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Old 2015-09-05, 12:20   #23
patrik
 
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Quote:
Originally Posted by nucleon View Post
It'll be interesting on skylake with DDR4, how 4 cores loaded vs 3 cores, and see memory starvation.
With the double-checks I was assigned on this new (yesterday) computer. First using all four cores:
Code:
[Worker #1 Sep 5 13:02] Iteration: 9310000 / 39026909 [23.85%], ms/iter: 11.193, ETA: 3d 20:23
[Worker #4 Sep 5 13:03] Iteration: 9280000 / 39143207 [23.70%], ms/iter: 11.209, ETA: 3d 20:59
[Worker #3 Sep 5 13:03] Iteration: 9300000 / 39070231 [23.80%], ms/iter: 11.185, ETA: 3d 20:29
[Worker #2 Sep 5 13:03] Iteration: 9290000 / 39068641 [23.77%], ms/iter: 11.197, ETA: 3d 20:37
[Worker #1 Sep 5 13:04] Iteration: 9320000 / 39026909 [23.88%], ms/iter: 11.176, ETA: 3d 20:13
[Worker #4 Sep 5 13:05] Iteration: 9290000 / 39143207 [23.73%], ms/iter: 11.210, ETA: 3d 20:57
[Worker #3 Sep 5 13:05] Iteration: 9310000 / 39070231 [23.82%], ms/iter: 11.166, ETA: 3d 20:18
Then with three cores:
Code:
[Worker #1 Sep 5 13:24] Iteration: 9350000 / 39026909 [23.95%], ms/iter:  8.529, ETA: 70:18:44
[Worker #2 Sep 5 13:26] Iteration: 9330000 / 39068641 [23.88%], ms/iter:  8.573, ETA: 70:49:06
[Worker #3 Sep 5 13:26] Iteration: 9340000 / 39070231 [23.90%], ms/iter:  8.528, ETA: 70:25:49
[Worker #1 Sep 5 13:26] Iteration: 9360000 / 39026909 [23.98%], ms/iter:  8.528, ETA: 70:16:50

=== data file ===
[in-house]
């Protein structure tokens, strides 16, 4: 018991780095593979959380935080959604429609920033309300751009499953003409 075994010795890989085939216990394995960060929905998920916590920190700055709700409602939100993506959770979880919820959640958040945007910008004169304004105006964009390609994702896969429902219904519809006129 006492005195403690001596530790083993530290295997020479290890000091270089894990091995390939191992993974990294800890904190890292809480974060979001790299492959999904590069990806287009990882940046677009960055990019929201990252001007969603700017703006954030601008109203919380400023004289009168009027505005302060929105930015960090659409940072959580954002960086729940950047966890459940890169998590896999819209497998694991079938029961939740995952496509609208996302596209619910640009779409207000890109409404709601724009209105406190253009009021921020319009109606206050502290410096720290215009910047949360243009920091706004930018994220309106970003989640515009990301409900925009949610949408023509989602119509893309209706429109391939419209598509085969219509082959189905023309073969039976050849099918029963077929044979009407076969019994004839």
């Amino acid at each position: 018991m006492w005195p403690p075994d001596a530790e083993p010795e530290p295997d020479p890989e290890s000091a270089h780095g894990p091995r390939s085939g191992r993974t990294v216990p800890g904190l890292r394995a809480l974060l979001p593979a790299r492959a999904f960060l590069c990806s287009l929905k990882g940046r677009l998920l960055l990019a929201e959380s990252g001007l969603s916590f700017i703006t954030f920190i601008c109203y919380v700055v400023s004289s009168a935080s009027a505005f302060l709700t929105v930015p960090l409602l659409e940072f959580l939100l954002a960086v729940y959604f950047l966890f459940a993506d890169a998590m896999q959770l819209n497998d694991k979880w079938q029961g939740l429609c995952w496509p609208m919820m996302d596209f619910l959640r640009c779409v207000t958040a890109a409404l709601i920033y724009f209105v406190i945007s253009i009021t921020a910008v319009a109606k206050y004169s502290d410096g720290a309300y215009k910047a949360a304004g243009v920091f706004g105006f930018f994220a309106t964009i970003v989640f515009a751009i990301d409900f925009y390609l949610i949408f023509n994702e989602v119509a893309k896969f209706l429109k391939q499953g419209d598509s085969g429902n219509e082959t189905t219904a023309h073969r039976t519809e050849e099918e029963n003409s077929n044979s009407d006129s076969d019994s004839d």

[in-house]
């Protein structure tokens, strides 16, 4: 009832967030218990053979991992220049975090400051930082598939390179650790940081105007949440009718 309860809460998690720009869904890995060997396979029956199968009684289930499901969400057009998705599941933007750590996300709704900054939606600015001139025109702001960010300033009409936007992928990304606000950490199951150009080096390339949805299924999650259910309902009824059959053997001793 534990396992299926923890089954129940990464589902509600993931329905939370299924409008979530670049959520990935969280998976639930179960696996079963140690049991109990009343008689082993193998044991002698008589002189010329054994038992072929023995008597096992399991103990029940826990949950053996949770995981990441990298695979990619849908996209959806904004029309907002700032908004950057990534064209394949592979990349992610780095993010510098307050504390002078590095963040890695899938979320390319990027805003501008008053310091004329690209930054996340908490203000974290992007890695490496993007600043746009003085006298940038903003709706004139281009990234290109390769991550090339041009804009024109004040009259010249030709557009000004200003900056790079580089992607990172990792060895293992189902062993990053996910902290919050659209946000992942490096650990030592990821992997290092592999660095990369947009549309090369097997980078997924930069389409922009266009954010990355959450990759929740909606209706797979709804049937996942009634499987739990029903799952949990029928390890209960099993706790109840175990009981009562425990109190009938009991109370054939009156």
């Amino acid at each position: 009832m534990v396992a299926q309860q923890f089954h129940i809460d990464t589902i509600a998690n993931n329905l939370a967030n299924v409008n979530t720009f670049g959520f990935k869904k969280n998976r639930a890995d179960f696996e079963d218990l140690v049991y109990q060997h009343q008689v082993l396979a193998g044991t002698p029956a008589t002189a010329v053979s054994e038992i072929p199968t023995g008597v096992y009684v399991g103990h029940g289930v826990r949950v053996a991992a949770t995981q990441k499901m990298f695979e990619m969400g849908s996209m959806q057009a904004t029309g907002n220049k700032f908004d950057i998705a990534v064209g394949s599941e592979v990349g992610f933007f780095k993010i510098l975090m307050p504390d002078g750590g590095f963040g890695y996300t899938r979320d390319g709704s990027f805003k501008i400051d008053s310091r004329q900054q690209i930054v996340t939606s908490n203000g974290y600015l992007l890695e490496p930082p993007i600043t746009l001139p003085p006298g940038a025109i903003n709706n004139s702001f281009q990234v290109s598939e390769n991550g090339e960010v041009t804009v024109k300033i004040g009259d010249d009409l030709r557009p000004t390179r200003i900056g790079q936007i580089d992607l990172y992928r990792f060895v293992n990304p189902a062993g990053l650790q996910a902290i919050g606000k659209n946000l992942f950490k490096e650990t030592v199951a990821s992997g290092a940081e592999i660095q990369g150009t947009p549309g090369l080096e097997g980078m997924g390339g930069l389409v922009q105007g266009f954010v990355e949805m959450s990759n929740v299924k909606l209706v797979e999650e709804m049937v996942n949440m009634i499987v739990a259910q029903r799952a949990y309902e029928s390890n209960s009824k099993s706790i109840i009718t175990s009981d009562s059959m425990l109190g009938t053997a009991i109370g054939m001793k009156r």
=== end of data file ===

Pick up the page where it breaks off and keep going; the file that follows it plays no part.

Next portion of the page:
[Worker #2 Sep 5 13:27] Iteration: 9340000 / 39068641 [23.90%], ms/iter:  8.587, ETA: 70:54:27
[Worker #3 Sep 5 13:27] Iteration: 9350000 / 39070231 [23.93%], ms/iter:  8.544, ETA: 70:31:56
Only when I reduce to two cores, I can see the throughput start dropping:
Code:
[Worker #1 Sep 5 13:37] Iteration: 9440000 / 39026909 [24.18%], ms/iter:  7.186, ETA: 59:03:31
[Worker #2 Sep 5 13:39] Iteration: 9420000 / 39068641 [24.11%], ms/iter:  7.224, ETA: 59:29:35
[Worker #1 Sep 5 13:39] Iteration: 9450000 / 39026909 [24.21%], ms/iter:  7.182, ETA: 59:00:22
[Worker #2 Sep 5 13:40] Iteration: 9430000 / 39068641 [24.13%], ms/iter:  7.243, ETA: 59:37:48
[Worker #1 Sep 5 13:40] Iteration: 9460000 / 39026909 [24.23%], ms/iter:  7.201, ETA: 59:08:29
[Worker #2 Sep 5 13:41] Iteration: 9440000 / 39068641 [24.16%], ms/iter:  7.231, ETA: 59:30:32
Throughput:
Code:
4 /11.2 iter/ms = 0.36 iter/ms
3 / 8.5 iter/ms = 0.35 iter/ms
2 / 7.2 iter/sm = 0.28 iter/ms
My hardware is:
Code:
Intel Core i5 6600K / 3.5 GHz processor S-1151
ASUS Z170-P S-1151 ATX
Kingston HyperX Predator 16GB 3000MHz DDR4 DIMM 288-pin
but I just realize that I didn't use the XMP setting of the memory, just the default, so I'm running it at 2133 MHz. I will post again if and when I get the memory running at full speed.
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Old 2015-09-05, 13:36   #24
fivemack
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I'm pretty sure Skylake Xeon will need a new socket, because leaked slides like http://www.extremetech.com/computing...emory-channels suggest that it has six-channel DDR4. I am saving up for a dual Skylake Xeon box in early 2017 to replace my 48-core Opteron from May 2011 - the Opteron is still quite a capable machine, with 2.5x the performance of an i7/4790 at 5x the power, but I'd expect 24 cores of Skylake to be twice that performance at less absolute power.

Last fiddled with by fivemack on 2015-09-05 at 18:44
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Old 2015-09-05, 17:14   #25
Madpoo